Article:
Success Criteria

6, 7, 8
Students clarify the goals and parameters of their project based on the call to action from Lesson One. They use critical-thinking and problem-solving skills to determine what they know about the project and what they need to know (questions/inquiry about the project). The teacher provides a rubric that guides the project and will be used for assessment.
PrintOne 50-Minute Session

The learner will:

  • collaborate to record what he or she knows and needs to know about the project.
  • use inquiry and critical thinking to define the parameters of the project.
  • narrow the focus of the project and determine the focus questions for the project.
  • review and highlight important aspects of the rubric.
Teacher Preparation 

Here are some questions that students may raise and that may become the focus of their investigations:

  1. What do our bodies need to thrive? What are the health-related implications of hunger?
  2. What are the challenges of producing food in various locations?
  3. What threats could keep us from producing enough food for our population?
  4. How do weather, pests, animal disease, lack of viable land affect producing crops, raising livestock and poultry and feeding people?
  5. How does food get from the farm to the table (farm workers, packaging, transportation, distribution, supermarket and restaurants)?
  6. What are the private/public sectors doing to address hunger?
  7. What affects the cost and availability of food?

As an exit ticket, have students write two of their top questions about hunger and food systems. As they leave the classroom, they hand the teacher their exit ticket (two questions written on any piece of paper).


 National School Reform Faculty. "Affinity Mapping Protocol"


  1. Tell the students that they are going to analyze what they already know and what they need to know in order to move forward with their project. Spending time on this helps students break down the project into tasks and gives them a sense that they are already partway done. Recognizing they already know some of the information gives them a boost of energy toward feeling successful.

  2. Have students review the Challenge Letter that they marked up in Lesson One. Tell them to write on the first part of the Knows and Need to Knows chart (handout one) what parts of the project they already know or have done.

  3. Next, give learners an opportunity to record questions they have about the project on the Need to Knows section of the handout. Remind them to refer to the letter as well as their discussions about the project.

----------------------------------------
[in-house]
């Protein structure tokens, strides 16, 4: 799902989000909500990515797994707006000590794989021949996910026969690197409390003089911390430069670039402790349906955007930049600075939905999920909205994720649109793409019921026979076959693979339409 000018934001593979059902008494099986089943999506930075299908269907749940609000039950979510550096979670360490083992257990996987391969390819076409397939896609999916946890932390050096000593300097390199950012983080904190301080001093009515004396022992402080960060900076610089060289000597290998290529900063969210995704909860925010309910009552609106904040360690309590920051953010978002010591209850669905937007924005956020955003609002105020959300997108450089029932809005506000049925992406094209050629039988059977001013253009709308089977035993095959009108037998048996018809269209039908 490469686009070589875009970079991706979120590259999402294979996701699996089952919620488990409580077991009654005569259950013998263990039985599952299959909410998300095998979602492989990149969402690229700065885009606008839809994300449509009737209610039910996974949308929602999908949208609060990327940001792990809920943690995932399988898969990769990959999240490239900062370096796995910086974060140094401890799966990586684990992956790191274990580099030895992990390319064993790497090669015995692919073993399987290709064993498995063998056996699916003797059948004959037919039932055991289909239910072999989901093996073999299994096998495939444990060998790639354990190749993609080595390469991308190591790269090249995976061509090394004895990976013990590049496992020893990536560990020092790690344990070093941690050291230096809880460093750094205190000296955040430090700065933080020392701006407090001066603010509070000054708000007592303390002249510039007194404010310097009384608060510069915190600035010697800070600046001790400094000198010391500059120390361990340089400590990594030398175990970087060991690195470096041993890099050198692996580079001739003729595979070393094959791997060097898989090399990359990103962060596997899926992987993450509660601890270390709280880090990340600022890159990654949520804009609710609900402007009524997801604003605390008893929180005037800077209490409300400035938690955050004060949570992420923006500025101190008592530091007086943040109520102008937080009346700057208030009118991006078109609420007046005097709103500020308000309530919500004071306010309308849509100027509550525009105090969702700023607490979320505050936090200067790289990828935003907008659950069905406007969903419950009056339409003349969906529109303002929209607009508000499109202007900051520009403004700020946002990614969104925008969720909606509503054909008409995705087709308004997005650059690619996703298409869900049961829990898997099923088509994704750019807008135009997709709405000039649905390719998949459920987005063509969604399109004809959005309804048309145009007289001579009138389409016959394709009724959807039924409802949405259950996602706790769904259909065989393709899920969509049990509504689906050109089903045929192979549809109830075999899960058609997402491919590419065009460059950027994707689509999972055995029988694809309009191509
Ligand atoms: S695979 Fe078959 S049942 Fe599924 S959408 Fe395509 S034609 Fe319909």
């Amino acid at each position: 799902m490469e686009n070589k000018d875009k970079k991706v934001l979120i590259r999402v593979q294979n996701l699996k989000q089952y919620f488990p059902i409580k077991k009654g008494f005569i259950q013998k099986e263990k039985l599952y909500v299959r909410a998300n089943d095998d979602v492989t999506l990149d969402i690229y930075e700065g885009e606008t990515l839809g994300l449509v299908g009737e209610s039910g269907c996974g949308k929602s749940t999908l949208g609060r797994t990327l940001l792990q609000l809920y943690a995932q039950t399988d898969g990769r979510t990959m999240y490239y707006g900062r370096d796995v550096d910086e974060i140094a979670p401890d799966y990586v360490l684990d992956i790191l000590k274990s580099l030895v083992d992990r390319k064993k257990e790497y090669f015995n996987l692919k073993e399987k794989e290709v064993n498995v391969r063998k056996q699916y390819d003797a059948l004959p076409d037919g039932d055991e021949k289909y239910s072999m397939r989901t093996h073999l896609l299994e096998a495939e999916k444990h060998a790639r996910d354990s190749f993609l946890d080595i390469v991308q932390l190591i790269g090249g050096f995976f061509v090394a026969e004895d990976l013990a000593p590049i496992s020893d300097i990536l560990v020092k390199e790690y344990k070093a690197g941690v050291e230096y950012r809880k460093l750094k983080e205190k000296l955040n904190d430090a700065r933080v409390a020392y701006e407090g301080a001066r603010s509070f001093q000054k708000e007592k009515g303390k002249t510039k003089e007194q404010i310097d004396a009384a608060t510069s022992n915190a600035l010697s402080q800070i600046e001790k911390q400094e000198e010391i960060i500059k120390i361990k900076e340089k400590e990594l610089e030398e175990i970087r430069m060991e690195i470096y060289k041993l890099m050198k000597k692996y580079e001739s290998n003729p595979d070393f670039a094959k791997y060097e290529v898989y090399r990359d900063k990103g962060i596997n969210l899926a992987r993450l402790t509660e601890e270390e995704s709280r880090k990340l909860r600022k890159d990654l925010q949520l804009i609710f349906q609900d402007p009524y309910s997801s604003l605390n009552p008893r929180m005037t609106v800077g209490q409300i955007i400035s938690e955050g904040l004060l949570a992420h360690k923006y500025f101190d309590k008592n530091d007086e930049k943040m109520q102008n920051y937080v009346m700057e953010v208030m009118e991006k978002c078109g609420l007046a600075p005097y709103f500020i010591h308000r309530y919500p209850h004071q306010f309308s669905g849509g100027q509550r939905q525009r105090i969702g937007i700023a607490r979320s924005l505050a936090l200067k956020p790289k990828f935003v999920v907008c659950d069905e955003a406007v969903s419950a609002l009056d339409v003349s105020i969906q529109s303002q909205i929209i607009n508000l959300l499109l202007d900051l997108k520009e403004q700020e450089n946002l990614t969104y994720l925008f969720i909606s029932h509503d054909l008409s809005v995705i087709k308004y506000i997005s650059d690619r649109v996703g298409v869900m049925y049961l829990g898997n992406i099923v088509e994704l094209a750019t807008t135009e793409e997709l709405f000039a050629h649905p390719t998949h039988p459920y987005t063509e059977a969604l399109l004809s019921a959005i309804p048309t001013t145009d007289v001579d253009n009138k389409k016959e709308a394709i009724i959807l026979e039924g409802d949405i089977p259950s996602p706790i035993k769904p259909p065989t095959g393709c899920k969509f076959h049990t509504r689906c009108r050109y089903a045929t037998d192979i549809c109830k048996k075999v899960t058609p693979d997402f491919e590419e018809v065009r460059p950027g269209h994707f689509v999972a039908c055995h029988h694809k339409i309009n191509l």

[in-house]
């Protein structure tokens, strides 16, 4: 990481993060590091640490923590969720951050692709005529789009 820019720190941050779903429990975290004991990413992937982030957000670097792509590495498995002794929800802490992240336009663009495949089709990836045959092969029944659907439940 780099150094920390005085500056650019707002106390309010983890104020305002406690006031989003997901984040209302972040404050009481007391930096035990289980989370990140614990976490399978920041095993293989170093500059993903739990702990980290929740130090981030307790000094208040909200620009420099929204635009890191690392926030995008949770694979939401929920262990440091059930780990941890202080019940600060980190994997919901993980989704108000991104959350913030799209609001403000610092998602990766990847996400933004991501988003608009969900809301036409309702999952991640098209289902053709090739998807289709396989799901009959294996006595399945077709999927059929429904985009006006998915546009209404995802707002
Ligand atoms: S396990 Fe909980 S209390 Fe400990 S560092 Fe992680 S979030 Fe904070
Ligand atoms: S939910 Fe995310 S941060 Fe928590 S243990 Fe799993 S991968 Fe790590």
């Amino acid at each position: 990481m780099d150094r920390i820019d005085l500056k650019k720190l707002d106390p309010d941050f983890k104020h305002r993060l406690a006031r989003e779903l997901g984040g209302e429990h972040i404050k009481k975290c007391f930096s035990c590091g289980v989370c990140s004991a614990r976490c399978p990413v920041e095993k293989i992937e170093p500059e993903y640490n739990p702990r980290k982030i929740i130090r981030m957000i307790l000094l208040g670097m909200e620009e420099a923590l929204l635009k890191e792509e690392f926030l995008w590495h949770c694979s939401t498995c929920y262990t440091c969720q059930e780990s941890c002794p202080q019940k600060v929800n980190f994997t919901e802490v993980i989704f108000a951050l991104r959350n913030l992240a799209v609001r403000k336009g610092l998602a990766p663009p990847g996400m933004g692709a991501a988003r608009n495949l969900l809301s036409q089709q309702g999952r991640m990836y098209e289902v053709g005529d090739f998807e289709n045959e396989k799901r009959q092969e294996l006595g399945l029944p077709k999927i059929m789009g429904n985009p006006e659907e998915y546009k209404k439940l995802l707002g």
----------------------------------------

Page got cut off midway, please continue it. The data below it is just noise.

4. The Affinity Mapping activity ( helps students focus their questions and inquiry into a project. This may be done in conjuction with handout one. Give each student sticky notes to record questions they have about the project (based on Lesson One). Follow the Affinity Mapping protocol to have students group their questions by common threads. By the end of this activity, their questions will be organized and shared with all. The teacher can use this map to plan workshops to address the major themes of questions. (This is a great activity for giving introverts a voice and encourage interaction with all learners.)

  5. Note: Do not answer the students' questions in these activities. The questions will be answered throughout the project. It is valuable for students to see that their questions/needs guide the teacher's planning.

  6. Alternative: Use technology to complete the Knows and Need to Knows and mapping activities, usingGoogle Docs, Padlet, or TitanPad.

  7. Share the Rubric (handout three) to guide learners throughout the project and to communicate expectations for their final presentation. Tell the students that the issue of food insecurity is an overwhelming topic, so they will each focus on one aspect of the issue, using the rubric to guide their outcomes. Review the rubric so the learners understand expectations. Have them mark and code the rubric to highlight key ideas. Note that examining the rubric may create more "Need to Knows." Add those need to knows to the handout/chart to show learners that we will be learning and asking questions throughout the project.


The number of Need to Knows may help the teacher determine if he/she has created an atmosphere of inquiry. If great interest as been created, then there are a lot of questions an eagerness to get answers. If there does not seem to be a lot of Need to Knows or inquiry, the teacher may want to go back to some of the extension resources in Lesson 1 to help build intrigue.

Cross Curriculum 

IPARD is an acronym to describe the stages of the service-learning process. Click the link above to read more about the process. This PBL unit mirrors the IPARD stages over six lessons. To illustrate this, this Service Experience section highlights the part(s) of the IPARD process featured in the lesson. In this lesson, the students participate in the Preparation stage. Preparation - Get ready for taking action in service-learning by understanding what the challenge is and planning how it will be fulfilled.

Philanthropy Framework

  1. Strand PHIL.IV Volunteering and Service
    1. Standard VS 01. Needs Assessment
      1. Benchmark MS.1 Identify a need in the school, local community, state, nation, or world.
    2. Standard VS 02. Service and Learning
      1. Benchmark MS.1 Select a service project based on interests, abilities and research.
      2. Benchmark MS.2 Identify specific learning objectives from the academic core curriculum that are being applied in the service-learning project.